Tell the editor exactly what you want done with your manuscript, your timeline, what you can afford, and any other similar details. Talk all your requirements and questions over with your editor upfront, and request a written contract that covers all these details. If the editor has different ideas, listen to them carefully, and consider how those changes could improve your manuscript. But if you really disagree, you are better off to find a different editor. And likewise, a good editor will also let you know if a different editor would be better for you to work with.
Discuss fees, and get an estimate and contract:
Discuss the fees up front and get an estimate in writing, which includes what will be done, the estimated time, and the estimated final cost (most editors will provide a minimum and a possible maximum estimate). If you have a cap which you can pay, say so. In that case, if the editor realizes the manuscript is more complex than expected, he or she can stop and discuss what you want to do–for example, find more funds, do more self-editing first so that the editing job will be less complex, or end the job.
Ways to save editing costs:
The length of time it takes for the edit, and the cost, will depend on the quality of the work you submit. Make your piece as polished as you possibly can before submitting it to the editor (and don’t be surprised if it still needs a lot of work). Another possibility is to have the editor do the first couple chapters, then return it to you. You can examine the types of errors you are making in your writing, and then do another revision of your manuscript to be edited. This often saves you time and money, and is also a valuable leaning experience. If you have friends who are good readers and writers, and are willing to do “beta reads” and give you advice, ask for their input if they are willing. Many communication formats use editors: film, video, magazines, newspapers, blogs, books, fiction, non-fiction, technical writing. Be aware that depending on the format, editing time and deadlines may range from a few minutes to a year or more.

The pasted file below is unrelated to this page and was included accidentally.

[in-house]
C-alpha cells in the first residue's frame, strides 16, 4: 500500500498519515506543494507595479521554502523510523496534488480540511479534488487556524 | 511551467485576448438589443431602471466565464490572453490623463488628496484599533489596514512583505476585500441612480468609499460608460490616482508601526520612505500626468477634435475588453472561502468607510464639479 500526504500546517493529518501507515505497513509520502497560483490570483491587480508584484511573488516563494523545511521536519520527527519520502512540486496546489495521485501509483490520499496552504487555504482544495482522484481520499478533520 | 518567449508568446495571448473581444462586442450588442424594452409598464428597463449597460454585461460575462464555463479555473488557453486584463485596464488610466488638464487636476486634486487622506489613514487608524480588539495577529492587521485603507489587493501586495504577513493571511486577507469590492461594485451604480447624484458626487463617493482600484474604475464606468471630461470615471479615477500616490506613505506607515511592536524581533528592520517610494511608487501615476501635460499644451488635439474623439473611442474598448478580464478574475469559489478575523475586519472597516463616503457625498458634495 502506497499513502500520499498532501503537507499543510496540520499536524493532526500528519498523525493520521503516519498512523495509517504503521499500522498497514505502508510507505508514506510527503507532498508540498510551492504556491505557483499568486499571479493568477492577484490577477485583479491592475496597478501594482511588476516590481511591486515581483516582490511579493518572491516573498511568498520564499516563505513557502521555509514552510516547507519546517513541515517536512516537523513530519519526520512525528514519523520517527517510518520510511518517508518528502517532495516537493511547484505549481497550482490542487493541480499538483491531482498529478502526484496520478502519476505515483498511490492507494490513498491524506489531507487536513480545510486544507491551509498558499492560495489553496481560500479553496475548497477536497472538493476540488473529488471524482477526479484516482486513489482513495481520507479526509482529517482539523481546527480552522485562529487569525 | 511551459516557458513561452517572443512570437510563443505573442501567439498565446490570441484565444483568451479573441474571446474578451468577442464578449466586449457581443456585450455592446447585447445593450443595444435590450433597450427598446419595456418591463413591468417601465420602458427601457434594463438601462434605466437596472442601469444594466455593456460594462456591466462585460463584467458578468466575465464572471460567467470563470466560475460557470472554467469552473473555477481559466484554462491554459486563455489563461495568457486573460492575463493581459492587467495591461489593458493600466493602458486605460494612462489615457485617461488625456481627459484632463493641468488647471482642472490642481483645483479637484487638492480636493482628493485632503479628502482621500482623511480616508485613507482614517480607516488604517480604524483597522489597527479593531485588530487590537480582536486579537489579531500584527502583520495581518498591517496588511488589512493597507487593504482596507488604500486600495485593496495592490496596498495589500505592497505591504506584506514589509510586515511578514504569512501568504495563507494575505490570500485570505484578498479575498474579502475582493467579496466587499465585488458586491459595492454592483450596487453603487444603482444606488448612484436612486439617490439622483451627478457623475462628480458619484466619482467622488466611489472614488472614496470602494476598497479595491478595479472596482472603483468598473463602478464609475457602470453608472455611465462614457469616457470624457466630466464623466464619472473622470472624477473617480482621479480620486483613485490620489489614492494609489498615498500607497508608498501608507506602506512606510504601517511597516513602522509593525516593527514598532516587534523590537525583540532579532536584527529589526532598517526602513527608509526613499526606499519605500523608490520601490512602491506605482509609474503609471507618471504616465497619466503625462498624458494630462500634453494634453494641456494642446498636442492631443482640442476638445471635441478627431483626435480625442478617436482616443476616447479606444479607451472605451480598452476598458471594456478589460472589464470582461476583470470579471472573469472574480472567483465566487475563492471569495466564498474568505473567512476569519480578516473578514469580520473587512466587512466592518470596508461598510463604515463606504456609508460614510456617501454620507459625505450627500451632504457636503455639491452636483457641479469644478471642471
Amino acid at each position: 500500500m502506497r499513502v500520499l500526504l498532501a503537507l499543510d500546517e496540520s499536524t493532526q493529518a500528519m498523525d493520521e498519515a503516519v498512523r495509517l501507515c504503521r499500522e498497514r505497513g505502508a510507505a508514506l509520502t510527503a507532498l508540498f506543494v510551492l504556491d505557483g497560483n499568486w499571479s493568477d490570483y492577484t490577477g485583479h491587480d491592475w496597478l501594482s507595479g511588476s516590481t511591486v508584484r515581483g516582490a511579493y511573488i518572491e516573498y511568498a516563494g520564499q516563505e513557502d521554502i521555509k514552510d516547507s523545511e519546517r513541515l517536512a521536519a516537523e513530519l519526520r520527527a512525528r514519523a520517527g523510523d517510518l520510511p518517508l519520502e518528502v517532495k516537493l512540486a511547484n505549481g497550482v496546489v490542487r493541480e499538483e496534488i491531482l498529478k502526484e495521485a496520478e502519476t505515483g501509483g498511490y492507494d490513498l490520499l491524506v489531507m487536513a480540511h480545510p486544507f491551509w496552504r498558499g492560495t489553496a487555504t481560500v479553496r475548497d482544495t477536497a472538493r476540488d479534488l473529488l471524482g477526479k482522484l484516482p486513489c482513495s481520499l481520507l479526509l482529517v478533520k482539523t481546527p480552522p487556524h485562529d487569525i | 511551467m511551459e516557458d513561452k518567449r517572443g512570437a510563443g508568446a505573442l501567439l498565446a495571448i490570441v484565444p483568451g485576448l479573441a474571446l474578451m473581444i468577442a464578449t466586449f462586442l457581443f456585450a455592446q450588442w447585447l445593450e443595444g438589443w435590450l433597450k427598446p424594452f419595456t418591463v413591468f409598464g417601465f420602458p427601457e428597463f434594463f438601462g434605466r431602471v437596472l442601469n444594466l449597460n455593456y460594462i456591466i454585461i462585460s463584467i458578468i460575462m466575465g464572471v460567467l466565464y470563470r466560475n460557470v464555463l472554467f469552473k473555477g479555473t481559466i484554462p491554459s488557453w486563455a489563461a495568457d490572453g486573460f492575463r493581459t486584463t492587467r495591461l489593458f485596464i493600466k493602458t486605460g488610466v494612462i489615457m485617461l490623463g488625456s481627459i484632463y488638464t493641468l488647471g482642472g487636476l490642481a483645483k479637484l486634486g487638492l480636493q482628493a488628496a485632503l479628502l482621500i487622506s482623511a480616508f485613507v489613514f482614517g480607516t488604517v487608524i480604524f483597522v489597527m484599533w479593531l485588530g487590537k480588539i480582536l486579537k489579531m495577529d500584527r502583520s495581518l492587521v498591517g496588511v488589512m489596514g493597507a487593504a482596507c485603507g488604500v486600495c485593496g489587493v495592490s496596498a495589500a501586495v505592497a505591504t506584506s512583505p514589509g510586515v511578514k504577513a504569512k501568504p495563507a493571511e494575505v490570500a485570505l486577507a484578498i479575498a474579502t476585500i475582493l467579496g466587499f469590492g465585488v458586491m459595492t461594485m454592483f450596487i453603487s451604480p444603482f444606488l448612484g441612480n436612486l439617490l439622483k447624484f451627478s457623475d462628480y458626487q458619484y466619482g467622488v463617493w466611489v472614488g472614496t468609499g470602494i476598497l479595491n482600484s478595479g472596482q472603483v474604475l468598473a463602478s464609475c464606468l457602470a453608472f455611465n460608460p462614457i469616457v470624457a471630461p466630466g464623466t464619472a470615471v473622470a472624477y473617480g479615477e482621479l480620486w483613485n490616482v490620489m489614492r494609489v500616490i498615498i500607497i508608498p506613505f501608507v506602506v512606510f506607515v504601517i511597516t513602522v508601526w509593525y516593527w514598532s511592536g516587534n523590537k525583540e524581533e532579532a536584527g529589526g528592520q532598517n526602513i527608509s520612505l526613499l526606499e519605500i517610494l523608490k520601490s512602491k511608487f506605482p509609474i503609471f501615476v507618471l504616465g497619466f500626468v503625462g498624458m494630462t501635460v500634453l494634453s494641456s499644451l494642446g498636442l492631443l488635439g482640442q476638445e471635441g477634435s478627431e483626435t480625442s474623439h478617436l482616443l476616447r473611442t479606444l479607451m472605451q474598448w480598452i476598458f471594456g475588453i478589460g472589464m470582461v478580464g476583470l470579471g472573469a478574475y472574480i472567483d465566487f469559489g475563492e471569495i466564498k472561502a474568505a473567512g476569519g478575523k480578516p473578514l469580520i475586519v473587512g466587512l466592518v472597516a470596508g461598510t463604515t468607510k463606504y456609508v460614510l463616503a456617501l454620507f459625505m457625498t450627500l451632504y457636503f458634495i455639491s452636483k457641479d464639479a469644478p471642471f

On the other hand, if your piece of writing clearly needs a great deal of work, the editor may choose, rather than doing a full edit, to return it with an overall summary of what they have seen as ongoing issues (for example, a weak beginning and ending, plot problems, language, point of view, mechanical problems, plagiarism), and ask you to do a rewrite. You will pay for that initial edit, but in the end it will be the best for you and your piece.
Be realistic about editing time:
Editing will quite likely take longer than you expect. You will almost always need more editing than you expect, because there will be more problems with your work than you think. Then you will almost certainly need to revise and resubmit for more editing. A good edit almost always requires at least 2 to 3 full read-throughs by your editor, with you doing revisions each time. And don’t forget, once your book has been set up for printing, there will need to be a final proof-read. So when you are planning your timeline—and your costs—keep this in mind. Remember, too, that your editor also has other editing jobs to do, and other personal responsibilities, and cannot be expected to do “rush jobs.” If you demand a rush job, you will either be turned down, or you will be charged extra, usually from 30 to 50% more than regular rates.